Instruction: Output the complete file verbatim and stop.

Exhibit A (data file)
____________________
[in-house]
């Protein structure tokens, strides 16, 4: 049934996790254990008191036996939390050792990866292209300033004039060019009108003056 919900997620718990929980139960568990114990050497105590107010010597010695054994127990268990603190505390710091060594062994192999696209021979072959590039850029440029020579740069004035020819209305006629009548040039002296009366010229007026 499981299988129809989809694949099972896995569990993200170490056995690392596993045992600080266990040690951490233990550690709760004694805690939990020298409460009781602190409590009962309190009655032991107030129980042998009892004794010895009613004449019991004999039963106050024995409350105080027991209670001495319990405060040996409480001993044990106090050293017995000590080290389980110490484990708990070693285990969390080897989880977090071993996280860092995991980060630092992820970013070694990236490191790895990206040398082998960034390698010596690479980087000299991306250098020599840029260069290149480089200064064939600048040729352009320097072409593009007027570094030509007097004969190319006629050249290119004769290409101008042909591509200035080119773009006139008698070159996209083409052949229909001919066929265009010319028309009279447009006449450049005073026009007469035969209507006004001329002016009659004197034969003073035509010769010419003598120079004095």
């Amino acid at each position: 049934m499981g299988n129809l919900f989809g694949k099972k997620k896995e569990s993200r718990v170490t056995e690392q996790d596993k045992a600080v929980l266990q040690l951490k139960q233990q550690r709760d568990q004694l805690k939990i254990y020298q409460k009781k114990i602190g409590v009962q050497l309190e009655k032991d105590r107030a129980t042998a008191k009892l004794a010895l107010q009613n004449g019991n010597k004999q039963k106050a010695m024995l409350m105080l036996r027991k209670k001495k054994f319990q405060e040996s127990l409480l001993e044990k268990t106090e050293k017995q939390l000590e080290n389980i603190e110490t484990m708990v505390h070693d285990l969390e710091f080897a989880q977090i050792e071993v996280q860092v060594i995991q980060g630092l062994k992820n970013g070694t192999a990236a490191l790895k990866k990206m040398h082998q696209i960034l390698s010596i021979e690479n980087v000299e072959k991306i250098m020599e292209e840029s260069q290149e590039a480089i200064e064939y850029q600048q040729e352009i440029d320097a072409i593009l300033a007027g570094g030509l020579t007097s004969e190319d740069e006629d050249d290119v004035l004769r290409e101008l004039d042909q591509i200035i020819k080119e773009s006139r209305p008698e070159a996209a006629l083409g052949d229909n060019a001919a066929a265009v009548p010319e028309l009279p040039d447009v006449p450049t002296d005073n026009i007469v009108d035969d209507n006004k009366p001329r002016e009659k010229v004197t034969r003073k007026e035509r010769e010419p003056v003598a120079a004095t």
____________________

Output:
[in-house]
């Protein structure tokens, strides 16, 4: 049934996790254990008191036996939390050792990866292209300033004039060019009108003056 919900997620718990929980139960568990114990050497105590107010010597010695054994127990268990603190505390710091060594062994192999696209021979072959590039850029440029020579740069004035020819209305006629009548040039002296009366010229007026 499981299988129809989809694949099972896995569990993200170490056995690392596993045992600080266990040690951490233990550690709760004694805690939990020298409460009781602190409590009962309190009655032991107030129980042998009892004794010895009613004449019991004999039963106050024995409350105080027991209670001495319990405060040996409480001993044990106090050293017995000590080290389980110490484990708990070693285990969390080897989880977090071993996280860092995991980060630092992820970013070694990236490191790895990206040398082998960034390698010596690479980087000299991306250098020599840029260069290149480089200064064939600048040729352009320097072409593009007027570094030509007097004969190319006629050249290119004769290409101008042909591509200035080119773009006139008698070159996209083409052949229909001919066929265009010319028309009279447009006449450049005073026009007469035969209507006004001329002016009659004197034969003073035509010769010419003598120079004095």
């Amino acid at each position: 049934m499981g299988n129809l919900f989809g694949k099972k997620k896995e569990s993200r718990v170490t056995e690392q996790d596993k045992a600080v929980l266990q040690l951490k139960q233990q550690r709760d568990q004694l805690k939990i254990y020298q409460k009781k114990i602190g409590v009962q050497l309190e009655k032991d105590r107030a129980t042998a008191k009892l004794a010895l107010q009613n004449g019991n010597k004999q039963k106050a010695m024995l409350m105080l036996r027991k209670k001495k054994f319990q405060e040996s127990l409480l001993e044990k268990t106090e050293k017995q939390l000590e080290n389980i603190e110490t484990m708990v505390h070693d285990l969390e710091f080897a989880q977090i050792e071993v996280q860092v060594i995991q980060g630092l062994k992820n970013g070694t192999a990236a490191l790895k990866k990206m040398h082998q696209i960034l390698s010596i021979e690479n980087v000299e072959k991306i250098m020599e292209e840029s260069q290149e590039a480089i200064e064939y850029q600048q040729e352009i440029d320097a072409i593009l300033a007027g570094g030509l020579t007097s004969e190319d740069e006629d050249d290119v004035l004769r290409e101008l004039d042909q591509i200035i020819k080119e773009s006139r209305p008698e070159a996209a006629l083409g052949d229909n060019a001919a066929a265009v009548p010319e028309l009279p040039d447009v006449p450049t002296d005073n026009i007469v009108d035969d209507n006004k009366p001329r002016e009659k010229v004197t034969r003073k007026e035509r010769e010419p003056v003598a120079a004095t």